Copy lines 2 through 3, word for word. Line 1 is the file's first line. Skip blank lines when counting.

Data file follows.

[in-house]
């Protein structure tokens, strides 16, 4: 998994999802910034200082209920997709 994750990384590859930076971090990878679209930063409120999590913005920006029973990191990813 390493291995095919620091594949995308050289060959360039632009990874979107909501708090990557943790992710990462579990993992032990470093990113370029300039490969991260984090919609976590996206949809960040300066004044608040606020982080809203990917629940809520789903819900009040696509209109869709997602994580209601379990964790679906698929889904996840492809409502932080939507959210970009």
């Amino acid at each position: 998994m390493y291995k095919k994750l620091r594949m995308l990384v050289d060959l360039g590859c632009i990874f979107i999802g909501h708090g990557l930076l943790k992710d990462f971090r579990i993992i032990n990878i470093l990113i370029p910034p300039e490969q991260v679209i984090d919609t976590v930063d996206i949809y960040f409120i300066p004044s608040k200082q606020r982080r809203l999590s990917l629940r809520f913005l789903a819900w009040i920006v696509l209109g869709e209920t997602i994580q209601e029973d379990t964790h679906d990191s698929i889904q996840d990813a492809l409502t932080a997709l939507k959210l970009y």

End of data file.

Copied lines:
């Protein structure tokens, strides 16, 4: 998994999802910034200082209920997709 994750990384590859930076971090990878679209930063409120999590913005920006029973990191990813 390493291995095919620091594949995308050289060959360039632009990874979107909501708090990557943790992710990462579990993992032990470093990113370029300039490969991260984090919609976590996206949809960040300066004044608040606020982080809203990917629940809520789903819900009040696509209109869709997602994580209601379990964790679906698929889904996840492809409502932080939507959210970009």
């Amino acid at each position: 998994m390493y291995k095919k994750l620091r594949m995308l990384v050289d060959l360039g590859c632009i990874f979107i999802g909501h708090g990557l930076l943790k992710d990462f971090r579990i993992i032990n990878i470093l990113i370029p910034p300039e490969q991260v679209i984090d919609t976590v930063d996206i949809y960040f409120i300066p004044s608040k200082q606020r982080r809203l999590s990917l629940r809520f913005l789903a819900w009040i920006v696509l209109g869709e209920t997602i994580q209601e029973d379990t964790h679906d990191s698929i889904q996840d990813a492809l409502t932080a997709l939507k959210l970009y």